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Archive for March, 2017

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Ray’s Daily

At last. I finally have rebuilt Ray’s Daily’s distribution list. I hope I have it right. If you had canceled before my computer crash let me know and I will take you back off. I am sorry it took so long but the computer crash, a hospital stay and other distractions slowed me down.

 “The oak fought the wind and was broken, the willow bent when it must and survived.”

Robert Jordan



Here is a piece I picked up from the PickThe Brain posting that I think is appropriate to consider when things go wrong.

 7 Things Highly Resilient People Don’t Do

  1. They don’t feel shy about asking for feedback or help.

Research has shown that having social support is an innumerable advantage during tough times. Instead of facing it alone, it is easy to cope with a failure or setback when we have the support of our peers, community or family.

  1. They don’t waste energy on things they cannot control:

Everyone’s life has certain aspects that are out of control. Resilient people accept this inevitable fact instead of wasting time and energy on things that are out of their control. We cannot change or control what has happened to us. The past is unchangeable. Instead of brooding over it, resilient people focus on how to move forward.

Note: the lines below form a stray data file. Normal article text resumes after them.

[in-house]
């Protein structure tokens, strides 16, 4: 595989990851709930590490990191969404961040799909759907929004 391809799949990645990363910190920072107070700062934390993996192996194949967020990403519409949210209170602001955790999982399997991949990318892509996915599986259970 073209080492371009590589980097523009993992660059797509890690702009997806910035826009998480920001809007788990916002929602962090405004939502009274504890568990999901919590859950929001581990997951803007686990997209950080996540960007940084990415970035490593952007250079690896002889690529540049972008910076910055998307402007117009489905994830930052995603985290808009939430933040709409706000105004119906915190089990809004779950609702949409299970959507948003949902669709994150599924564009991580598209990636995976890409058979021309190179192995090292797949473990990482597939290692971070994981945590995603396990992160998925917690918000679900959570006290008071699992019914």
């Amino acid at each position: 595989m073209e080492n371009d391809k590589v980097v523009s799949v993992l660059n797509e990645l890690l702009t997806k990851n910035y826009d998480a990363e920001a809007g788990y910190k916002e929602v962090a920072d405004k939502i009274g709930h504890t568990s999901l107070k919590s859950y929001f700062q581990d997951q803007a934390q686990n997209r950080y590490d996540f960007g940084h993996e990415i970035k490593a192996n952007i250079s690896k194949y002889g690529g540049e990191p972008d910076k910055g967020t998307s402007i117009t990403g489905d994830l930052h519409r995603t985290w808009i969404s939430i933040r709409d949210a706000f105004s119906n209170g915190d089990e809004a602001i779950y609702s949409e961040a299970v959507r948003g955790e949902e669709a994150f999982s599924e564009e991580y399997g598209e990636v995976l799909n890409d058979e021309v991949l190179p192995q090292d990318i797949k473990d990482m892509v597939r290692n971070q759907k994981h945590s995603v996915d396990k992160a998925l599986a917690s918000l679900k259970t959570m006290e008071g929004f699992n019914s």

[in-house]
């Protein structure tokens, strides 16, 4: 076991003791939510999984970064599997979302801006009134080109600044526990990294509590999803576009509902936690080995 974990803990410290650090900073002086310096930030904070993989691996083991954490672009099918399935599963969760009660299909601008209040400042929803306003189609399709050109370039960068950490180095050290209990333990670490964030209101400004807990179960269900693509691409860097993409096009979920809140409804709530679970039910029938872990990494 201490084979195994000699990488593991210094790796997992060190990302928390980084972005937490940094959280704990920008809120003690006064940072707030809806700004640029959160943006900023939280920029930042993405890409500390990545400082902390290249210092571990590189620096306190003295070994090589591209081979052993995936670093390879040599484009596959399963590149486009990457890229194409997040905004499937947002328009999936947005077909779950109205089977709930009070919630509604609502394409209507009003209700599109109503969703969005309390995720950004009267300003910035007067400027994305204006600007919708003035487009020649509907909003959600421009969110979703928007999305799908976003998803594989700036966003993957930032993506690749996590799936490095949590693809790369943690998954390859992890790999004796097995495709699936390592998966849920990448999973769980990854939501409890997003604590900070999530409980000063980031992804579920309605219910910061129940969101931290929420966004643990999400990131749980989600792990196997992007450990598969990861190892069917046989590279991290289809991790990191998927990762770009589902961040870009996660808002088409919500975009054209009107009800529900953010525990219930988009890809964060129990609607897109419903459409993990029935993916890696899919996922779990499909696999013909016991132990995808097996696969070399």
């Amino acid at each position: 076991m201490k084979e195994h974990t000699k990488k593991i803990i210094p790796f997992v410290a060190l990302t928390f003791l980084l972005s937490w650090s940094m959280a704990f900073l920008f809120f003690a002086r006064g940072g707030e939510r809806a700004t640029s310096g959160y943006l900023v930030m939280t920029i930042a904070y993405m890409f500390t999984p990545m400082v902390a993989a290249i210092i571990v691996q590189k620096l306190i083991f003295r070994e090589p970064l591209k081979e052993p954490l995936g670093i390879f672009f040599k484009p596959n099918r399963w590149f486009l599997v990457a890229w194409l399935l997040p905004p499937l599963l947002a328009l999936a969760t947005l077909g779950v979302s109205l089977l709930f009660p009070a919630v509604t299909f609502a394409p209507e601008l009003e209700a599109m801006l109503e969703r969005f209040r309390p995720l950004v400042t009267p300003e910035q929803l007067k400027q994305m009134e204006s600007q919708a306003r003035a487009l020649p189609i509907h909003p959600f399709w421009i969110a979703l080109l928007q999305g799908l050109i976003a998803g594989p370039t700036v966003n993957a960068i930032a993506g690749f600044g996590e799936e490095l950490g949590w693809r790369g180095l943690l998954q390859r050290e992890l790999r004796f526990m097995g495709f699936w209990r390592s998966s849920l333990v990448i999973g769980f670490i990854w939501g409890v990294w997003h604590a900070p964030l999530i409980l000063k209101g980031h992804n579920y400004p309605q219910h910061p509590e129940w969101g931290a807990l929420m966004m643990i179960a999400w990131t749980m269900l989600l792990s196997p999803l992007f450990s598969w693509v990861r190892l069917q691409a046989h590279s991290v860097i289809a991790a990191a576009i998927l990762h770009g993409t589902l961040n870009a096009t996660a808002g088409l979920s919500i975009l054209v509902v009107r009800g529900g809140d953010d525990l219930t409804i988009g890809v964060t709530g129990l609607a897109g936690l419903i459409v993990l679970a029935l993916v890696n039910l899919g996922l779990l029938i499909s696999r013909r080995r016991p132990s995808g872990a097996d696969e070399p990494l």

1. They don’t attempt to numb the pain.

Somehow, Resilient people have a better endurance to pain. They choose to learn a lesson from the incident instead of letting the situation to make them feel hopeless.

  1. They don’t let a tragedy paralyze them

Tragedies and painful situations happen to almost all people. During such times, it is natural to feel dejected and be upset. Even highly resilient people face these situations but they don’t allow themselves to be stuck in such a negativity for longer periods. They look for ways to come out of the situation and move forward.

  1. They don’t blame themselves.

Hard times sometimes destroy people’s self-esteem. Many go blaming themselves for almost everything that happens to them. This is a huge challenge. Sometimes you may be responsible for a failure, other times it may have nothing to do with you. Resilient people understand the difference between blame and responsibility. They do take responsibility for their actions but don’t waste their time in blaming themselves.

  1. They don’t base future decision on bad days.

Weak people base their decisions on a single bad incident and tend to quit their goals or shut themselves off completely. However, highly resilient people understand that it’s okay to have tough times. After all, expecting life to be wonderful all the time is foolish.

  1. They Don’t wallow in self-pity.

Self-pity is a destructive mindset. Dwelling on negative events and feeling excessively sorry for yourself is the surest way to misery. While it’s totally okay to cry our hearts out, feel hopeless and lost, but you should be able to shake it off at one point and move forward.


“One’s doing well if age improves even slightly one’s capacity to hold on to that vital truism: “This too shall pass.”

Alain de Botton


RULES OF THE AIR (from Australian Aviation magazine):